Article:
This appeal is taken from a judgment awarding the plaintiff various sums of money found to be due and owing on promissory notes executed by defendants and secured by a chattel mortgage on livestock, the amount paid for a premium at the request of the defendants on a life insurance policy of one of defendants, given as additional security, and for attorneys’ fees. The defendants being in default on the notes, as well as having failed to comply with certain conditions of the chattel mortgage, the plaintiff, pursuant to the terms of the mortgage, took possession of the livestock described therein and sold them at *398public auction. The net proceeds were insufficient to discharge the alleged indebtedness and this action was brought to recover the deficiency.
The defendants admitted the execution of the notes but denied all other material allegations of the complaint, alleging affirmatively that the taking was contrary to the terms of the chattel mortgage and to the terms of the agreement and of the custom and practice of doing business between the parties. By counterclaim they sought damages, first, for the alleged unlawful seizure and conversion of the livestock and, second, damages for injury to defendants’ business reputation and credit as a result of the alleged unlawful acts. The cause was tried to the court which dismissed the counterclaim and entered judgment for the plaintiff, and this appeal followed.
The trial court, in substance, found that the appellants defaulted in the payment of their notes and in various conditions of the chattel mortgage; that demand was made on them with respect to these defaults but that appellants failed to comply with these demands; that plaintiff took possession of and sold the livestock in accordance with the terms of the chattel mortgage; that the sale was fair and that appellee was entitled to recover the deficiency. The court also found that the appellants had failed to establish the material allegations of their counterclaim.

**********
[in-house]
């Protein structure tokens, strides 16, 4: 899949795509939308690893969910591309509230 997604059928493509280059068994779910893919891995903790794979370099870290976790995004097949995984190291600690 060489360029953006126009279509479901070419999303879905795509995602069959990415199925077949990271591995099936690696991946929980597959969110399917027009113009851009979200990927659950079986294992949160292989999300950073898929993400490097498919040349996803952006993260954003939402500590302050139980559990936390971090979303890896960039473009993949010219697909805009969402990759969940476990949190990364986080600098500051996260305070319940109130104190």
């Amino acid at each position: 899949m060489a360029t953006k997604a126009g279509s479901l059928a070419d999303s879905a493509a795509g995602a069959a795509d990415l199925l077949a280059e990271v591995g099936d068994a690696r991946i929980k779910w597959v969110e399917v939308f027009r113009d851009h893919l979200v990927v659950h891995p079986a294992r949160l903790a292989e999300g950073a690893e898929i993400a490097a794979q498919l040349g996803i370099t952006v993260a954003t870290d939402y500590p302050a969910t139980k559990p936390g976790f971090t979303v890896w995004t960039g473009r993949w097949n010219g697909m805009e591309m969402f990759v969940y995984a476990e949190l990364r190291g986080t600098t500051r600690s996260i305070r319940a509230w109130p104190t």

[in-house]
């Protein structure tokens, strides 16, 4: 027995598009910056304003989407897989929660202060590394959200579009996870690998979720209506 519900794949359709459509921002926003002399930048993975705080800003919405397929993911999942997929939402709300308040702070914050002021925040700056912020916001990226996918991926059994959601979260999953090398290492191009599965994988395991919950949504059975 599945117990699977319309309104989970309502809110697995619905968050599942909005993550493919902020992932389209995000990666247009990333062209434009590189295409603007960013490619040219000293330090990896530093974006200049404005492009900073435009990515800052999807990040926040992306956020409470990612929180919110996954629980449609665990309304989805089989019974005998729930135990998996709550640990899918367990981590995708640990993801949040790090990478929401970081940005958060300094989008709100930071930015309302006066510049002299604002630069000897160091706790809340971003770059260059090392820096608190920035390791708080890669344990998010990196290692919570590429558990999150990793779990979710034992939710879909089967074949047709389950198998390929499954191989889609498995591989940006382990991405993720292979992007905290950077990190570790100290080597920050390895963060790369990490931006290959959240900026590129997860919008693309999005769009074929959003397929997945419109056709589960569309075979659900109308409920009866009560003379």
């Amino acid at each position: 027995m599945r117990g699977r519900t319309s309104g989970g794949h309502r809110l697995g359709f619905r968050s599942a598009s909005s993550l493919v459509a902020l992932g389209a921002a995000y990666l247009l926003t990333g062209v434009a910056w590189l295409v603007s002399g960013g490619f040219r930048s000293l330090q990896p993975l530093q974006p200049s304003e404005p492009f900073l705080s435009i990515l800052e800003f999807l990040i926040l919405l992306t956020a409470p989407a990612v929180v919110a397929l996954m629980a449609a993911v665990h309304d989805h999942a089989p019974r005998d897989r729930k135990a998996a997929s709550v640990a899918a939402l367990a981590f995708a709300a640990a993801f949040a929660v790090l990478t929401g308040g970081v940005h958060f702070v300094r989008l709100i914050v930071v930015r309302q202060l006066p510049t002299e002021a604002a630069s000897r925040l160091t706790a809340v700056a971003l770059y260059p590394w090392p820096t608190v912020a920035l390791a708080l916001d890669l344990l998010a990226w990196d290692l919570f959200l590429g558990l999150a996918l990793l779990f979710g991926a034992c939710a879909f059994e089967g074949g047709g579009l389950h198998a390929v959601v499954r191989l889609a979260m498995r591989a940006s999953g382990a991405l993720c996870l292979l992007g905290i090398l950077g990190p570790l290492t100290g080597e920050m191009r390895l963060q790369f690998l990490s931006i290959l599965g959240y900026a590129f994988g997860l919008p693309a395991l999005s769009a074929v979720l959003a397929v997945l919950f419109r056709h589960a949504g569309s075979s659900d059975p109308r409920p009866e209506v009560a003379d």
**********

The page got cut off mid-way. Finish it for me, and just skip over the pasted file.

We glean from the evidence that on December 22, 1958, for value received, the appellants executed and delivered a promissory note to appellee in the principal sum of $41,180.00, due and payable on December 22, 1959. The appellants being unable to pay on the due date, appellee in writing extended the note to November 1, 1960, it being then agreed that appellants would liquidate the indebtedness on that date, but this they failed to do. Later, on November 14, 1960, and June 8, 1961, two payments were made by the appellants and accepted by appellee, the last of which being in the amount of $10,500.00.
The chattel mortgage, given as security for the above note, also covered all additional advances, either by its own terms or by subsequent agreement of the parties. Subsequent to the initial transaction, and between April 6, 1959 and February 11, 1961, appellee, on five occasions, advanced appellants additional funds for which five promissory notes were executed, a total principal amount of $9,321,00. All of the monies advanced were for feed, pasture and other operating expenses in appellants’ livestock business. With the exception of the last note which was not due until April 1, 1961, the notes were either due on, or their maturity dates extended to, November 1, 1960. Appellants admit they agreed to^ pay the entire indebtedness by November 1, 1960. On June 27, 1961, some 19 days after the last payment, appellee took possession *399of the livestock and sold them at public auction on July 13, 1961. After applying the net proceeds of the sale to the indebtedness, there remained a sizable deficiency for the recovery of which this action was taken.